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Fig 7. Cut with the kitchen knife dada through the last Weimar Beer-Billy cultural epoch in Germany (1919) by Hannah Höch (“Hannah Höch, cut with the kitchen knife dada through the last Weimar beer-belly cultural epoch of Germany – Smarthistory,” 2015).

Joan Mitchell

Joan Mitchell (1926-1992) is still recognized for her monumental role in the development of Abstract Expressionism and Pop Art. Born in Chicago in the American Midwest Mitchell proceeded to The Art Institute of Chicago and Smith College to fine-tune her inherent proclivity to creating art.  However, most of her best-known works were produced in France where she moved to in search of insight from gifted female painters. Mitchell’s paintings were completed using oil on linen as the main medium due to the strength and durability of its surface. She contributed to the Abstract Expressionism and Pop Art movement by introducing a commercial aspect to art. She encouraged fellow artists within the movement to auction their art in a bid to bolster influence and popularity. City Landscape (1955) is her most prevalent creation in which she uses color to depict the effervescence of the Chicago metropolis. Fundamentals of Abstract Expressionism and Pop Art are evident in the piece through the artist’s reliance on transcendent expressions and sheer authenticity. Mitchell’s failing health, occasioned by bouts of oral cancer, was her greatest physical challenge; although she still managed to hold exhibitions at the Museum of Modern Art.

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Fig 8. City Landscape (1955) by Joan Mitchell (Joan Mitchell Foundation, 2017)

Robert Ryman

            Robert Ryman (1930-2019) was the epitome of the Minimalism and Post-Minimalism art movement. He was born in Nashville, Tennessee and took up art after serving as a security guard at the Museum of Modern Art. Ryman relied heavily on oil on canvas as a medium for his artistic expression due to its dependability. It is also noteworthy to acknowledge that Ryman created the bulk of his artistic pieces in the United States. He also contributed to the growth of the Minimalism and Post-Minimalism movement by promoting its influence through offshoots such as conceptual art. Untilled (Orange Painting) is Ryman’s most acclaimed piece art completed in 1955. It features a mundane monochrome painting which is typical of Minimalism and Post-Minimalism art’s use of simple conceptual reference points. The death of Ryan’s first wife was one of the most challenging events in his life. Nevertheless, he used this experience to gain inspiration and in the creation of interesting artistic illusions.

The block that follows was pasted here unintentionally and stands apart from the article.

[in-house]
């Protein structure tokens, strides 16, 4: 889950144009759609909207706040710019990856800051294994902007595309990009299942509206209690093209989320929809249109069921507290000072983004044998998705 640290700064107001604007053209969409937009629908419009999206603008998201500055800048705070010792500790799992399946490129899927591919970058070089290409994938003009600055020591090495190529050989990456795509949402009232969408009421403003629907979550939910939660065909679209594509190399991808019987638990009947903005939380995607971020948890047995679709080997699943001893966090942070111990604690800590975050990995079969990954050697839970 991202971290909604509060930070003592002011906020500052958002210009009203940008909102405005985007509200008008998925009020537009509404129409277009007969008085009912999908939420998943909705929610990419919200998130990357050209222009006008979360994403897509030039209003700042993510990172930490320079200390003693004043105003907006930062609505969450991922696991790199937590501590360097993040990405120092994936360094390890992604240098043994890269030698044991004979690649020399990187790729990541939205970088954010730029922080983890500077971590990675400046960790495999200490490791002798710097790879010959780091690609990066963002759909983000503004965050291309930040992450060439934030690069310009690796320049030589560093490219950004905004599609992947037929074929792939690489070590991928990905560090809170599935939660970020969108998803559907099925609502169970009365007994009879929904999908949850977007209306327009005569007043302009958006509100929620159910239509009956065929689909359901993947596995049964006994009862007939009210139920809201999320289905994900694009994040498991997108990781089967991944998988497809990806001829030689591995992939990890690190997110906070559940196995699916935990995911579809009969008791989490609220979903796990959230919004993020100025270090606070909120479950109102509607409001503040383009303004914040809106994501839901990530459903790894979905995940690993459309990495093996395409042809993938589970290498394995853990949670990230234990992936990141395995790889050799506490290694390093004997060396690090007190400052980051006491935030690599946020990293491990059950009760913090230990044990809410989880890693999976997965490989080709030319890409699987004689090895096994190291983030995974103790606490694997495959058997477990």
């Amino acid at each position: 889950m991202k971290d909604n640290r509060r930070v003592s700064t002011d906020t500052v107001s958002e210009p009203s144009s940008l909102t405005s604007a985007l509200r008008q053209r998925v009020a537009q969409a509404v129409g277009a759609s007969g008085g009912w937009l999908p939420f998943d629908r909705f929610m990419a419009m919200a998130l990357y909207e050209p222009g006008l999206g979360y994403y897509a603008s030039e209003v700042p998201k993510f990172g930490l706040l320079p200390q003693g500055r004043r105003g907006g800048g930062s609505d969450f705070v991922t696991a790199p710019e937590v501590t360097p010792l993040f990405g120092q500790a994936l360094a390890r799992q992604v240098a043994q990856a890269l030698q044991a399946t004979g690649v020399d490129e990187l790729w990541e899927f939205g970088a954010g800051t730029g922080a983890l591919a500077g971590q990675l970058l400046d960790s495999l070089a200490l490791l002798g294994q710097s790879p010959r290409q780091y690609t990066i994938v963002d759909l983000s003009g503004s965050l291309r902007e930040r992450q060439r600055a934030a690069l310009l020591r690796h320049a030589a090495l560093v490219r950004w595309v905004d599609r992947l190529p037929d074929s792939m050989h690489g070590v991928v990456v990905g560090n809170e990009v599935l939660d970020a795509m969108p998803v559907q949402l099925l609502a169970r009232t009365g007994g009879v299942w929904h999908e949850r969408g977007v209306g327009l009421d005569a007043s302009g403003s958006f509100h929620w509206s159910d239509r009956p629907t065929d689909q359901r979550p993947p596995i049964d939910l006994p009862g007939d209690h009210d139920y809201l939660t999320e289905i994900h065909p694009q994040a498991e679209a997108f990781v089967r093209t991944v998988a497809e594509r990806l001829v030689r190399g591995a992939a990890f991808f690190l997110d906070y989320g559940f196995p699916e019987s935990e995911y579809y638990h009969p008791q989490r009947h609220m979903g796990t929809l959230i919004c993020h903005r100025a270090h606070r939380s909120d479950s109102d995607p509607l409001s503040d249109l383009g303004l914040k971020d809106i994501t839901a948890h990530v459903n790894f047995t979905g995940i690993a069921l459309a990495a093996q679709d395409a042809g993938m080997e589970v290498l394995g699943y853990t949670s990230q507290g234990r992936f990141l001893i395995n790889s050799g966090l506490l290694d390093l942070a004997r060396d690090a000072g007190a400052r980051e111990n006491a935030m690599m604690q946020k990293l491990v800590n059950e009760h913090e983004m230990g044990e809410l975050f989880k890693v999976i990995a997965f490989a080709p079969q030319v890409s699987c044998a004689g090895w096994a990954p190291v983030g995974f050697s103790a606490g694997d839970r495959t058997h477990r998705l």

Fig 9. Untilled (Orange Painting) 1955 (The Museum of Modern Art, 2017)

Yasumasa Morimura        

Yasumasa Morimura (1951- ) is a contemporary artist known for inclination to Post-Modernism and Deconstructivism. He was born in Osaka, Japan and attended the Kyoto City University of Arts before moving to the United States where he created most of his notable works. Morimura creates self-portraits through high-tech digital process which entail dressing up as notable historical figures before creating a visual overlay. He is currently regarded as the principal contributor to Post-Modernism through his creation of moving art which questions cultural identity at the core of major societies (Falconer, 2017). Self-Portraits through Art History (What Leonardo’s Face Says) is Morimura’s most iconic creation. It features the artist’s superimposed face on Leonardo Da Vinci’s self-portrait. The use of appropriation in the aforementioned piece is one of the most overt evidence of Post-Modernism and Deconstructivism. One of the major challenges faced by the artist has been his quest to convince a skeptical public to accept his fringe creations as pieces of artistic creation.

Description: Yasumasa Morimura, Self-Portraits through Art History (What Leonardo’s Face Says), 2016. © Yasumasa Morimura. Courtesy of the artist and Luhring Augustine, New York.
Fig. 10 Self-Portraits through Art History (What Leonardo’s Face Says) (2016) by Yasumasa Morimura (The National Museum of art Osaka, 2016).


           Art is a unique form of expression which has evolved and transformed greatly over time. Benjamin West, Henry Fuseli, Alfred Sisley, Emile Bernard, Andre Derain, Alice Bailly, Hannah Hoch, Joan Mitchell, Robert Ryman, and Yasumasa Morimura are artists in their own right who have greatly contributed to a wide array of artistic movements. Each artist relies on an exceptional approach to communicate sophisticated messages through art.